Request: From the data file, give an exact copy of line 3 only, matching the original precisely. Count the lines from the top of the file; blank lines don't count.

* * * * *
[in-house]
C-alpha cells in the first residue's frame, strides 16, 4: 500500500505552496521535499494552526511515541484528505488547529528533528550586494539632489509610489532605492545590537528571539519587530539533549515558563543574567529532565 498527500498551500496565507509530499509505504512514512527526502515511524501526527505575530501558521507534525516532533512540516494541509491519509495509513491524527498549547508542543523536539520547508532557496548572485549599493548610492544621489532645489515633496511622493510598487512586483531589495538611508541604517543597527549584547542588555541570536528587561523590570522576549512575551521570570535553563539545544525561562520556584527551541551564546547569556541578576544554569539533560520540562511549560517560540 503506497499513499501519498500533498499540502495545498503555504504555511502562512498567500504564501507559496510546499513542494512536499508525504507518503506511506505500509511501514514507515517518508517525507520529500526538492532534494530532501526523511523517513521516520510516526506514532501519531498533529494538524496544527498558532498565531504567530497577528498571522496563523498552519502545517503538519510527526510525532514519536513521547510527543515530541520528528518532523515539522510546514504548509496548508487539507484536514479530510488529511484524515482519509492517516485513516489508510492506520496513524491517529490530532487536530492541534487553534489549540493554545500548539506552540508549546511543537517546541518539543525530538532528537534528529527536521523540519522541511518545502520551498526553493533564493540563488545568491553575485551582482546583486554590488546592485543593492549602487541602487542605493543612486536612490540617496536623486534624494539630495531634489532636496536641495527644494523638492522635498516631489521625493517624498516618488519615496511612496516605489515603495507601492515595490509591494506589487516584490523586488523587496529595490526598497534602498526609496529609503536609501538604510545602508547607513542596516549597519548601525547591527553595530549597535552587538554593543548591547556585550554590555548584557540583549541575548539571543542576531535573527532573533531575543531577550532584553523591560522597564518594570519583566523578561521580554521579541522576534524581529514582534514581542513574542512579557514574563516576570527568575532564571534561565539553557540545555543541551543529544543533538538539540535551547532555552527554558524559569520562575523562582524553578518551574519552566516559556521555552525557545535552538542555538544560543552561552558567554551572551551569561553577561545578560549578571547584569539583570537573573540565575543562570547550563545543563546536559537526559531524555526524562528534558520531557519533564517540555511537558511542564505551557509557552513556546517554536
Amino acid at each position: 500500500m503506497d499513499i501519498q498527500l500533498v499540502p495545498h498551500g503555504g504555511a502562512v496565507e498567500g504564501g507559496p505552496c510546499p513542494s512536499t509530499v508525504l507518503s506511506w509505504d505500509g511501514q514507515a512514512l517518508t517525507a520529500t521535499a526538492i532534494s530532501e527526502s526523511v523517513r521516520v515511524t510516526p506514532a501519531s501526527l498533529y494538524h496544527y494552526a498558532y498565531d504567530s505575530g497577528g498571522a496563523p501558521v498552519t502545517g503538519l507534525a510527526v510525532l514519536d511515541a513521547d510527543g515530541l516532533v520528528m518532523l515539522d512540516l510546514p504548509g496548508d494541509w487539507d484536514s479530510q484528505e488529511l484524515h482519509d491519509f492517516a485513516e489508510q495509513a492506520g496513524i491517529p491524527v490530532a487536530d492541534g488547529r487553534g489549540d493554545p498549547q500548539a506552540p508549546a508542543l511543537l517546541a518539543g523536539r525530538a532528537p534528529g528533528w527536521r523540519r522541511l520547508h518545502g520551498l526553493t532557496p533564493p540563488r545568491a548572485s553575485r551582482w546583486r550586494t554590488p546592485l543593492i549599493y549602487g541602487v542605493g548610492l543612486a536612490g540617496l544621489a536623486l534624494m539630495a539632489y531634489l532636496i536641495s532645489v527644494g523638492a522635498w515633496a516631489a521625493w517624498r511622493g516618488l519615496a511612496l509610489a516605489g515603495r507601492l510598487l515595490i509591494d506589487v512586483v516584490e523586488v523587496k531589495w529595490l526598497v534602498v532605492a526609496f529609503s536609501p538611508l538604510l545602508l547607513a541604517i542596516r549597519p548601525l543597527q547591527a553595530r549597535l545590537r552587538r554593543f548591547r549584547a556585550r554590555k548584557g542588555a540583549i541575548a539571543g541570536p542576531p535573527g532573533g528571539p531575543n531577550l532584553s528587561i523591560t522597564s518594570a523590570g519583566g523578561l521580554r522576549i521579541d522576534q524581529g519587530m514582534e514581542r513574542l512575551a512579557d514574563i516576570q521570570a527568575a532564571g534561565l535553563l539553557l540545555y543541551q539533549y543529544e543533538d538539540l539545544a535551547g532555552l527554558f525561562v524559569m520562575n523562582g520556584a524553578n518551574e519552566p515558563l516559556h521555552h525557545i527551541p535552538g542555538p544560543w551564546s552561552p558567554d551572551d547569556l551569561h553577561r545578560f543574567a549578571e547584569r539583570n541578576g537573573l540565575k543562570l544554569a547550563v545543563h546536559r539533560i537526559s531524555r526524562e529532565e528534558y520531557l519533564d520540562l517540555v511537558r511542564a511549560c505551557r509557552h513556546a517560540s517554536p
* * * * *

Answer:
Amino acid at each position: 500500500m503506497d499513499i501519498q498527500l500533498v499540502p495545498h498551500g503555504g504555511a502562512v496565507e498567500g504564501g507559496p505552496c510546499p513542494s512536499t509530499v508525504l507518503s506511506w509505504d505500509g511501514q514507515a512514512l517518508t517525507a520529500t521535499a526538492i532534494s530532501e527526502s526523511v523517513r521516520v515511524t510516526p506514532a501519531s501526527l498533529y494538524h496544527y494552526a498558532y498565531d504567530s505575530g497577528g498571522a496563523p501558521v498552519t502545517g503538519l507534525a510527526v510525532l514519536d511515541a513521547d510527543g515530541l516532533v520528528m518532523l515539522d512540516l510546514p504548509g496548508d494541509w487539507d484536514s479530510q484528505e488529511l484524515h482519509d491519509f492517516a485513516e489508510q495509513a492506520g496513524i491517529p491524527v490530532a487536530d492541534g488547529r487553534g489549540d493554545p498549547q500548539a506552540p508549546a508542543l511543537l517546541a518539543g523536539r525530538a532528537p534528529g528533528w527536521r523540519r522541511l520547508h518545502g520551498l526553493t532557496p533564493p540563488r545568491a548572485s553575485r551582482w546583486r550586494t554590488p546592485l543593492i549599493y549602487g541602487v542605493g548610492l543612486a536612490g540617496l544621489a536623486l534624494m539630495a539632489y531634489l532636496i536641495s532645489v527644494g523638492a522635498w515633496a516631489a521625493w517624498r511622493g516618488l519615496a511612496l509610489a516605489g515603495r507601492l510598487l515595490i509591494d506589487v512586483v516584490e523586488v523587496k531589495w529595490l526598497v534602498v532605492a526609496f529609503s536609501p538611508l538604510l545602508l547607513a541604517i542596516r549597519p548601525l543597527q547591527a553595530r549597535l545590537r552587538r554593543f548591547r549584547a556585550r554590555k548584557g542588555a540583549i541575548a539571543g541570536p542576531p535573527g532573533g528571539p531575543n531577550l532584553s528587561i523591560t522597564s518594570a523590570g519583566g523578561l521580554r522576549i521579541d522576534q524581529g519587530m514582534e514581542r513574542l512575551a512579557d514574563i516576570q521570570a527568575a532564571g534561565l535553563l539553557l540545555y543541551q539533549y543529544e543533538d538539540l539545544a535551547g532555552l527554558f525561562v524559569m520562575n523562582g520556584a524553578n518551574e519552566p515558563l516559556h521555552h525557545i527551541p535552538g542555538p544560543w551564546s552561552p558567554d551572551d547569556l551569561h553577561r545578560f543574567a549578571e547584569r539583570n541578576g537573573l540565575k543562570l544554569a547550563v545543563h546536559r539533560i537526559s531524555r526524562e529532565e528534558y520531557l519533564d520540562l517540555v511537558r511542564a511549560c505551557r509557552h513556546a517560540s517554536p